by Valerie Hunnius
Remember when August brought orange and black royalty to our gardens? Remember when monarch butterflies were so plentiful you couldn’t count them? Remember when you first learned of their multi-generational migration from here to Mexico and back? The sense of awe we all felt!
I think we all know by now that milkweed is an absolute requirement for sustaining monarch butterfly populations. Monarchs lay their eggs only on milkweed and the caterpillars eat it. It is their only food source.
It is no secret that loss of milkweed in rural areas, as a result of illegal deforestation, overuse of herbicides and extreme weather, all along their flight path, is the cause of near extinction rates of decline of monarch butterflies over the past few years. The World Wildlife Fund did a study which showed that in December 2013, there was a 44% drop from the previous year in the number of migrating butterflies returning to Mexico.
In the spring of 2014, the David Suzuki Foundation created a campaign to encourage the planting of milkweed in as many locations as possible. Suggested areas are roadsides, hydro and rail corridors, transit medians, parks, school gardens – up to and including the creation of monarch butterfly way stations. There are currently 7,500 of these across North America, and Canada has 300. We should encourage our local nurseries to carry this plant. The David Suzuki Foundation website is a source for finding milkweed producers and nurseries, and they are selling the plants directly in local campaigns.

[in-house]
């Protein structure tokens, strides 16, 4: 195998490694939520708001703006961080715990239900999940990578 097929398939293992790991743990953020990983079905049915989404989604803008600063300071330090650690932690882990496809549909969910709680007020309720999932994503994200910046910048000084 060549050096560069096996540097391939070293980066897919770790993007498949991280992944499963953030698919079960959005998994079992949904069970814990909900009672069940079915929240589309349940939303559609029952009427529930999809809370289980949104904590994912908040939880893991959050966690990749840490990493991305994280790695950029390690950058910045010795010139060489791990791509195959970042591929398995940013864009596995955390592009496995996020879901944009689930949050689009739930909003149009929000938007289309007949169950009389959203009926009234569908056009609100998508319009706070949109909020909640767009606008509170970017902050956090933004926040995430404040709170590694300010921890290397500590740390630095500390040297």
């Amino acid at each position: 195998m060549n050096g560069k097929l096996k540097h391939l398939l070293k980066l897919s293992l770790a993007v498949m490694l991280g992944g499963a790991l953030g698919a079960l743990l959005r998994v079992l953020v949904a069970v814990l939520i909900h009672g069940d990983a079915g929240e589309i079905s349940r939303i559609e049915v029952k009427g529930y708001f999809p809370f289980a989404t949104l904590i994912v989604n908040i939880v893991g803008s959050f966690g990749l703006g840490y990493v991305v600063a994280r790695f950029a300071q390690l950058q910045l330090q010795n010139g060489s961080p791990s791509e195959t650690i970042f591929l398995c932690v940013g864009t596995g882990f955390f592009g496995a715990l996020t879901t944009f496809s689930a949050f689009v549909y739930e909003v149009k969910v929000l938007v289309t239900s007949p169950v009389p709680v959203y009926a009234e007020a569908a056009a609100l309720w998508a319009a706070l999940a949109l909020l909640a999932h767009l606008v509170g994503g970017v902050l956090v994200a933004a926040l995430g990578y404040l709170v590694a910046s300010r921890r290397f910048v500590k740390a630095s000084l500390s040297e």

But will this be enough, even if we all begin planting milkweed, to turn around what seems to be an overwhelming loss of population? Yes, we can make a difference!
Ah, but there is light at the end of the tunnel! A Quebec company, Protec-Style, has discovered that the fibres of milkweed – that beautiful silk we see wafting through the air in September – has a unique ability to repel water. As such, it is an ideal sponge for oil spills. The fibres are light and hollow and have the capacity to absorb four times more oil than polypropylene, the artificial product now used to clean up spills. Francois Simard, the creator of the company, has a contract with Parks Canada to supply national parks with oil-spill kits (absorbent tubes filled with milkweed fibre). He has set up a cooperative of 20 farmers in Quebec to grow 325 hectares of milkweed, and he has another 35 growers on a waiting list. Who knew that hazards associated with fossil fuel production would find a remedy related to butterflies? Mother Nature does work in mysterious ways!
In addition, Protec-Style is currently testing milkweed fibres for cold weather insulation with winter clothing manufacturer, Chlorophyll. We may have many more reasons to be thankful for milkweed, and the Government of Canada hopefully will finally remove it from the official list of noxious weeds in Canada. That might at least give us hope that the pact signed last year between the leaders of the U.S., Canada and Mexico to make greater efforts to protect the monarch is more than just a little hot air.
[Note: Much of the information in this story was first broadcast as a CBC News Item on December 1, 2014.]